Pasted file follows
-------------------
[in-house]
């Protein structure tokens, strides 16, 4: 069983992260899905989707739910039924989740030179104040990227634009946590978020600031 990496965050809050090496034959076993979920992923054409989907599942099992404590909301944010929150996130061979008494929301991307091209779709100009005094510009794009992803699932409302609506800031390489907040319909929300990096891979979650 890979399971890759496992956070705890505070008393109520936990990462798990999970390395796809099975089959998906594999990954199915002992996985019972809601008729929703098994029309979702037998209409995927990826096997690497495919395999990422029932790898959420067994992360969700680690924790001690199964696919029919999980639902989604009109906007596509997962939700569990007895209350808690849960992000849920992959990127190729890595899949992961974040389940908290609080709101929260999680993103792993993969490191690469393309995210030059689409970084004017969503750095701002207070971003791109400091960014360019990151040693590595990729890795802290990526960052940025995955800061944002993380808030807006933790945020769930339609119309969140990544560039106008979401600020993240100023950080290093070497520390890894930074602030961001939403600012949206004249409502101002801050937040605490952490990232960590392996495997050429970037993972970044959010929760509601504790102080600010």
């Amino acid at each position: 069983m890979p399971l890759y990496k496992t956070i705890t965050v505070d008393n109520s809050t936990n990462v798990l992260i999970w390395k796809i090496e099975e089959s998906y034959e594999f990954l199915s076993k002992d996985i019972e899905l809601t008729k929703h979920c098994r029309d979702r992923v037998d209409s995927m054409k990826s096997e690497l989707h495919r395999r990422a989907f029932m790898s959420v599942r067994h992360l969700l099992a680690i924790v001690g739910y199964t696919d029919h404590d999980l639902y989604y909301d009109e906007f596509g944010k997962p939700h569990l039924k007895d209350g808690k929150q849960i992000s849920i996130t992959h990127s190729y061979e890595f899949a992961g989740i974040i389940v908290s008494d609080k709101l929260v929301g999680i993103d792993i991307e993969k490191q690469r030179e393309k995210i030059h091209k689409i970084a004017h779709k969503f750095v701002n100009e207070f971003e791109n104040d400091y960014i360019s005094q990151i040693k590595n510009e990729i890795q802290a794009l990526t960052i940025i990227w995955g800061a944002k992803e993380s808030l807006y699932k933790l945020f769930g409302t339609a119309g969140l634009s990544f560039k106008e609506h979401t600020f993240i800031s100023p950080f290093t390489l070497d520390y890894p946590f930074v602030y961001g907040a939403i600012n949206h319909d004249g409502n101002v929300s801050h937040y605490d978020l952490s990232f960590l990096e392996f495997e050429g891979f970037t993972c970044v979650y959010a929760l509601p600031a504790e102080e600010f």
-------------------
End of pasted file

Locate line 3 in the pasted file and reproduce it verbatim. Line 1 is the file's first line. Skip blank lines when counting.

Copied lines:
């Amino acid at each position: 069983m890979p399971l890759y990496k496992t956070i705890t965050v505070d008393n109520s809050t936990n990462v798990l992260i999970w390395k796809i090496e099975e089959s998906y034959e594999f990954l199915s076993k002992d996985i019972e899905l809601t008729k929703h979920c098994r029309d979702r992923v037998d209409s995927m054409k990826s096997e690497l989707h495919r395999r990422a989907f029932m790898s959420v599942r067994h992360l969700l099992a680690i924790v001690g739910y199964t696919d029919h404590d999980l639902y989604y909301d009109e906007f596509g944010k997962p939700h569990l039924k007895d209350g808690k929150q849960i992000s849920i996130t992959h990127s190729y061979e890595f899949a992961g989740i974040i389940v908290s008494d609080k709101l929260v929301g999680i993103d792993i991307e993969k490191q690469r030179e393309k995210i030059h091209k689409i970084a004017h779709k969503f750095v701002n100009e207070f971003e791109n104040d400091y960014i360019s005094q990151i040693k590595n510009e990729i890795q802290a794009l990526t960052i940025i990227w995955g800061a944002k992803e993380s808030l807006y699932k933790l945020f769930g409302t339609a119309g969140l634009s990544f560039k106008e609506h979401t600020f993240i800031s100023p950080f290093t390489l070497d520390y890894p946590f930074v602030y961001g907040a939403i600012n949206h319909d004249g409502n101002v929300s801050h937040y605490d978020l952490s990232f960590l990096e392996f495997e050429g891979f970037t993972c970044v979650y959010a929760l509601p600031a504790e102080e600010f």